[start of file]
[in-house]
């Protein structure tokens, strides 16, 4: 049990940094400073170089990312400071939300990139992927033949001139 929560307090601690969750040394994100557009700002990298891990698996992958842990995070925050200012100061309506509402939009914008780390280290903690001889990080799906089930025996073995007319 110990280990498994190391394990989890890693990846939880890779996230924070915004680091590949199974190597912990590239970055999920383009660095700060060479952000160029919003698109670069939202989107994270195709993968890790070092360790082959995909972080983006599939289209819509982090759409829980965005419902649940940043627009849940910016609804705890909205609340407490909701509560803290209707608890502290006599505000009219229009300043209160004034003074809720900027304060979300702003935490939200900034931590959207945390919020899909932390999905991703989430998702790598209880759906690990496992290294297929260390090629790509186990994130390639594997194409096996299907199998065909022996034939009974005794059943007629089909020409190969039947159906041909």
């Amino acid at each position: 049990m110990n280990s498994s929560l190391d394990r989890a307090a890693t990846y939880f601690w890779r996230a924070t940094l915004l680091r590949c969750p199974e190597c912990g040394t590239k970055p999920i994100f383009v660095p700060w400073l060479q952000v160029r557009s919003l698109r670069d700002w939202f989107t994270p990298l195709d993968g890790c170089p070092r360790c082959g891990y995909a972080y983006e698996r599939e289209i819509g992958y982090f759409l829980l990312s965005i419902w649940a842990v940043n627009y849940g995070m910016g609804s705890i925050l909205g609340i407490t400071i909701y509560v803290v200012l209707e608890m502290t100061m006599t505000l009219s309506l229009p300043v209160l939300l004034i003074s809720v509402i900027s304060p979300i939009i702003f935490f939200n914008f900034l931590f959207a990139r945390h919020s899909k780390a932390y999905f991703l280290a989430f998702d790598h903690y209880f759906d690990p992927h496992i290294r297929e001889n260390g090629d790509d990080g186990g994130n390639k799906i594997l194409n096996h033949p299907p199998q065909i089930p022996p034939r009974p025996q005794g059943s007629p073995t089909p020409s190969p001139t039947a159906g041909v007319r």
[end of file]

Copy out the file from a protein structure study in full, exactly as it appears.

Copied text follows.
[in-house]
């Protein structure tokens, strides 16, 4: 049990940094400073170089990312400071939300990139992927033949001139 929560307090601690969750040394994100557009700002990298891990698996992958842990995070925050200012100061309506509402939009914008780390280290903690001889990080799906089930025996073995007319 110990280990498994190391394990989890890693990846939880890779996230924070915004680091590949199974190597912990590239970055999920383009660095700060060479952000160029919003698109670069939202989107994270195709993968890790070092360790082959995909972080983006599939289209819509982090759409829980965005419902649940940043627009849940910016609804705890909205609340407490909701509560803290209707608890502290006599505000009219229009300043209160004034003074809720900027304060979300702003935490939200900034931590959207945390919020899909932390999905991703989430998702790598209880759906690990496992290294297929260390090629790509186990994130390639594997194409096996299907199998065909022996034939009974005794059943007629089909020409190969039947159906041909």
């Amino acid at each position: 049990m110990n280990s498994s929560l190391d394990r989890a307090a890693t990846y939880f601690w890779r996230a924070t940094l915004l680091r590949c969750p199974e190597c912990g040394t590239k970055p999920i994100f383009v660095p700060w400073l060479q952000v160029r557009s919003l698109r670069d700002w939202f989107t994270p990298l195709d993968g890790c170089p070092r360790c082959g891990y995909a972080y983006e698996r599939e289209i819509g992958y982090f759409l829980l990312s965005i419902w649940a842990v940043n627009y849940g995070m910016g609804s705890i925050l909205g609340i407490t400071i909701y509560v803290v200012l209707e608890m502290t100061m006599t505000l009219s309506l229009p300043v209160l939300l004034i003074s809720v509402i900027s304060p979300i939009i702003f935490f939200n914008f900034l931590f959207a990139r945390h919020s899909k780390a932390y999905f991703l280290a989430f998702d790598h903690y209880f759906d690990p992927h496992i290294r297929e001889n260390g090629d790509d990080g186990g994130n390639k799906i594997l194409n096996h033949p299907p199998q065909i089930p022996p034939r009974p025996q005794g059943s007629p073995t089909p020409s190969p001139t039947a159906g041909v007319r």